Radon (Salem Health: Cancer)
Exposure routes: Inhalation, ingestion
Where found: Uranium mines and mills, hard-rock mines, phosphate mines, granite formations, groundwater, soil, air, building materials
At risk: Workers in uranium mining and milling, workers in iron-ore and fluorite mining, general population exposed to indoor radon levels of 4 picoCurie per liter (pCi/L) or higher
Etiology and symptoms of associated cancers: Radon is the second leading cause of lung cancer after cigarette smoking and accounts for 15 percent of lung cancers worldwide. Most of the risk to humans is from inhaled radon daughters that can lodge in the lungs and emit energetic particles. Damage to epithelial cells in lung tissue can eventually lead to cancer. For smokers, the risk of lung cancer is even greater because of the synergistic effects of radon and smoking.
The deadliest of all cancers, lung cancer has an overall five-year survival rate of less than 15 percent. Radon-related lung cancers include squamous cell carcinoma, adenocarcinoma, and large-cell carcinoma. In its early stages, lung cancer may be asymptomatic or have nonspecific symptoms (weight loss, fatigue, and fever). By the time symptoms develop that are suggestive of the disease(chronic coughing, shortness of breath, hoarseness, bloody sputum, difficulty swallowing, wheezing, and chest pain), the cancer has usually spread to other...
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Radon (Encyclopedia of Environmental Issues, Revised Edition)
Unsafe levels of radon have been detected in structures built over soils and rock formations containing uranium. One of the radioactive products of uranium is radium, which decays directly to radon. Every 3 square kilometers (1.2 square miles) of soil to a depth of 15 centimeters (6 inches) contains about 1 gram (0.035 ounces) of radon-emitting radium. Certain regions across the United States and around the world contain comparatively high concentrations of radium in their rocks and soils. One such area is the Reading Prong, which stretches from southeastern Pennsylvania to northern New Jersey and portions of New York.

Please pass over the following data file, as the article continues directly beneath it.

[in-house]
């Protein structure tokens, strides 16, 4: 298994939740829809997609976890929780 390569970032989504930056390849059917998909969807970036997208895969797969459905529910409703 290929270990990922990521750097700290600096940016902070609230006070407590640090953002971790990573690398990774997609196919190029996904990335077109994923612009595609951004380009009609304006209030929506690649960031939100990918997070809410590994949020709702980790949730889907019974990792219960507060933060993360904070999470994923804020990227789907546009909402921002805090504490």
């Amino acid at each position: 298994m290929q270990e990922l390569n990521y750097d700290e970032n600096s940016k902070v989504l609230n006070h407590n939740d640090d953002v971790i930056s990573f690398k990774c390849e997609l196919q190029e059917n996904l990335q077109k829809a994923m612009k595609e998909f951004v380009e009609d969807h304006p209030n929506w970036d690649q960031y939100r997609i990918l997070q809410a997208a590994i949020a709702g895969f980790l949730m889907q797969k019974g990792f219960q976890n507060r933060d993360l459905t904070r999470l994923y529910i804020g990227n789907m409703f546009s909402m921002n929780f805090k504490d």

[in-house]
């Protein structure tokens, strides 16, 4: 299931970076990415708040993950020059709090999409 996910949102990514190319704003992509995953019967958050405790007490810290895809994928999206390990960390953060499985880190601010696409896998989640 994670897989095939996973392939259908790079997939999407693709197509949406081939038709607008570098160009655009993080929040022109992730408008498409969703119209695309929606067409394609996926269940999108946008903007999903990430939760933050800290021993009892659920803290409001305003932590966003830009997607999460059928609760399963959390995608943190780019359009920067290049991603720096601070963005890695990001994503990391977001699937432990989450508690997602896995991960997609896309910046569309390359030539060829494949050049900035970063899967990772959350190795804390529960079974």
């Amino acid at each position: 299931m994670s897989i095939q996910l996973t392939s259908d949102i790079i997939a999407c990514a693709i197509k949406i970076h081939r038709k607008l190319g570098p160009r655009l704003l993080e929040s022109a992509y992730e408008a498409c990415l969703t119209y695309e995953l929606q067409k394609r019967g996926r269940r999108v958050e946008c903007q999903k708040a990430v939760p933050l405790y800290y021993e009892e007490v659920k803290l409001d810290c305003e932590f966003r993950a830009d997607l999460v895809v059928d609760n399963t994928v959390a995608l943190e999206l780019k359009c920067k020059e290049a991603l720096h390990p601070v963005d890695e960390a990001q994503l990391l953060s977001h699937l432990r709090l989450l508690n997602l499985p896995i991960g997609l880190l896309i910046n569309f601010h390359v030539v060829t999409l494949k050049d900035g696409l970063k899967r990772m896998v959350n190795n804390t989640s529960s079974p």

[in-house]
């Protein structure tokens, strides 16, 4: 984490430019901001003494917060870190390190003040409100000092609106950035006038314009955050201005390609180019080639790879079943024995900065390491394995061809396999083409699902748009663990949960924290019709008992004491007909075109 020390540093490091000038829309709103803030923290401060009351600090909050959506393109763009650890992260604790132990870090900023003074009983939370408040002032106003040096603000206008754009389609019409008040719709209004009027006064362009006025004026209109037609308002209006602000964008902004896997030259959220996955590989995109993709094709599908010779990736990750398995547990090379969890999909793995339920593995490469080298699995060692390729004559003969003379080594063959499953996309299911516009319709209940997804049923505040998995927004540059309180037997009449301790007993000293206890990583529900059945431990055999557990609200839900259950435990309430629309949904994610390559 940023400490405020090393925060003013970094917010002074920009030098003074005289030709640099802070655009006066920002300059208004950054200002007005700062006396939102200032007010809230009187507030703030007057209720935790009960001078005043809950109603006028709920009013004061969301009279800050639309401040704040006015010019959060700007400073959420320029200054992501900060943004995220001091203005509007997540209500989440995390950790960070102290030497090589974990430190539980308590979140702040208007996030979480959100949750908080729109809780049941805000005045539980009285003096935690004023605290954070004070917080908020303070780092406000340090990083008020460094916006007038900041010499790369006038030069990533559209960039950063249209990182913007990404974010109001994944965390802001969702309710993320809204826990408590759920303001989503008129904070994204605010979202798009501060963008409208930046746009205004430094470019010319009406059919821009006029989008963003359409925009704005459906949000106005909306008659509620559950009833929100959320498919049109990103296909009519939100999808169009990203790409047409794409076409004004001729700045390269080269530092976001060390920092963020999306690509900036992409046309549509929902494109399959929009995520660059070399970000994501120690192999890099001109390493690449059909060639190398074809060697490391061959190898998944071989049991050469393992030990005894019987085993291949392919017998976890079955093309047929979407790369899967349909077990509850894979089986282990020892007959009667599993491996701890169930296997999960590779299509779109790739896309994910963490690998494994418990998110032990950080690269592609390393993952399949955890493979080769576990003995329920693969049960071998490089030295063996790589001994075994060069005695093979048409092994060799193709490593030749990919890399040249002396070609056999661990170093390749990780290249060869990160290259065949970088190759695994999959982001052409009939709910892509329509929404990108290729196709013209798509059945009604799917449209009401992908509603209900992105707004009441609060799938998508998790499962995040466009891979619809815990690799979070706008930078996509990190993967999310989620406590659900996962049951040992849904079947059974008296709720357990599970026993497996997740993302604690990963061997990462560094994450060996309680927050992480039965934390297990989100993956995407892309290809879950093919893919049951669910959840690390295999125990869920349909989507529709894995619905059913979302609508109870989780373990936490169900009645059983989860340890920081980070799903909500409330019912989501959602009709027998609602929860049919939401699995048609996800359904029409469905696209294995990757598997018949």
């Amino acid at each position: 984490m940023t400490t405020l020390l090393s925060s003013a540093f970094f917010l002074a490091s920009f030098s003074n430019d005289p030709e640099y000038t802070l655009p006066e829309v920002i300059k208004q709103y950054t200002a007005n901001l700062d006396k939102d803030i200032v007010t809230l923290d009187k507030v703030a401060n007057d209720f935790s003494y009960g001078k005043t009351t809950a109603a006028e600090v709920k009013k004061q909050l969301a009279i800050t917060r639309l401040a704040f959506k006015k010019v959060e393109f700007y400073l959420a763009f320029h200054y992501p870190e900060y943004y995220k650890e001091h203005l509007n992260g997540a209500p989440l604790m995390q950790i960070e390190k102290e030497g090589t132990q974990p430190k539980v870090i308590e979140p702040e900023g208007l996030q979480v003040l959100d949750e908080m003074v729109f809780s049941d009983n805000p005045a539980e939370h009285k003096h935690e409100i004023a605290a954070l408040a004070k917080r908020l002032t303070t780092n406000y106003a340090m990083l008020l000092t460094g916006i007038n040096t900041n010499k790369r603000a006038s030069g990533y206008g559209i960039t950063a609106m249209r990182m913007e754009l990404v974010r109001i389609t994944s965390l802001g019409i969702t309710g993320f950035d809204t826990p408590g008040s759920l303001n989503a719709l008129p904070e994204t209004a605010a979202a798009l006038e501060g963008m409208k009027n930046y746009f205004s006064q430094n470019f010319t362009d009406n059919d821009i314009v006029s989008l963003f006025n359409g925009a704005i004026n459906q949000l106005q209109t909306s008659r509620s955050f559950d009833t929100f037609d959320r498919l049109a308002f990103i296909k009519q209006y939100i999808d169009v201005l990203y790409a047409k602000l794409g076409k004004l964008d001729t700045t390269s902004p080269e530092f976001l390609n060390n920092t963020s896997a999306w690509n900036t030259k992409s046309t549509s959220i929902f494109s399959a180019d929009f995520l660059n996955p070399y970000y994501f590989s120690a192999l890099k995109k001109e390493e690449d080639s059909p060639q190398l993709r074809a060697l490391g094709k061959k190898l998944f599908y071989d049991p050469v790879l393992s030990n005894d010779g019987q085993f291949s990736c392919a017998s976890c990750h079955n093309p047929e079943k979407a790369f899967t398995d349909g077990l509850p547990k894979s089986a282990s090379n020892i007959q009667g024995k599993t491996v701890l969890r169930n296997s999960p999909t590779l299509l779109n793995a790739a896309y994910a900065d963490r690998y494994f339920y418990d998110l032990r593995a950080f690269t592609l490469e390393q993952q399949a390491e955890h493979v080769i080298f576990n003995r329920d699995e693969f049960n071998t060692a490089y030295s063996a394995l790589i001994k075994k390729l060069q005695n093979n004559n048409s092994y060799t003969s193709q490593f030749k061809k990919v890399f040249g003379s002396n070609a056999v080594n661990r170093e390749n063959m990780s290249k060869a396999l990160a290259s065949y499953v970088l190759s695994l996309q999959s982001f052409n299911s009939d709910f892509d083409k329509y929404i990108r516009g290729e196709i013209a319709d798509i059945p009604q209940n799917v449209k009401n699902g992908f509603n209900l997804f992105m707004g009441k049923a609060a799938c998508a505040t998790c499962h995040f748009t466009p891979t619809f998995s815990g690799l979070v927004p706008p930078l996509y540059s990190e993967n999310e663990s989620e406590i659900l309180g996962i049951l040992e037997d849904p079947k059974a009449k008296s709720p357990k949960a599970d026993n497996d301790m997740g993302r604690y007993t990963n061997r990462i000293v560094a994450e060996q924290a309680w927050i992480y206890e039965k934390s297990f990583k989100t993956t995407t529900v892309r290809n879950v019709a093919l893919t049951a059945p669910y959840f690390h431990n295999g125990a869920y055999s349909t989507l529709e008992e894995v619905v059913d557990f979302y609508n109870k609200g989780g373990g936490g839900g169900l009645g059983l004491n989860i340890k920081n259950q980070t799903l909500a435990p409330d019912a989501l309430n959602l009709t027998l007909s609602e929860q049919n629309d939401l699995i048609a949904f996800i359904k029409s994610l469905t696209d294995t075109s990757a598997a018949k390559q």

Three forms of radon are generated in the decay of uranium in rocks and soils. The potential health risks are posed by the radon isotope with an atomic mass of 222 (radon 222), which has a 3.8-day half-life. Radon 220 and radon 219 also form in rocks and soils, but these isotopes have half-lives of 56 seconds and 4 seconds, respectively. The shorter half-lives of these isotopes compared to radon 222 give them a much greater chance to decay within rocks and soils before they can become airborne; thus they are of lesser radiological significance.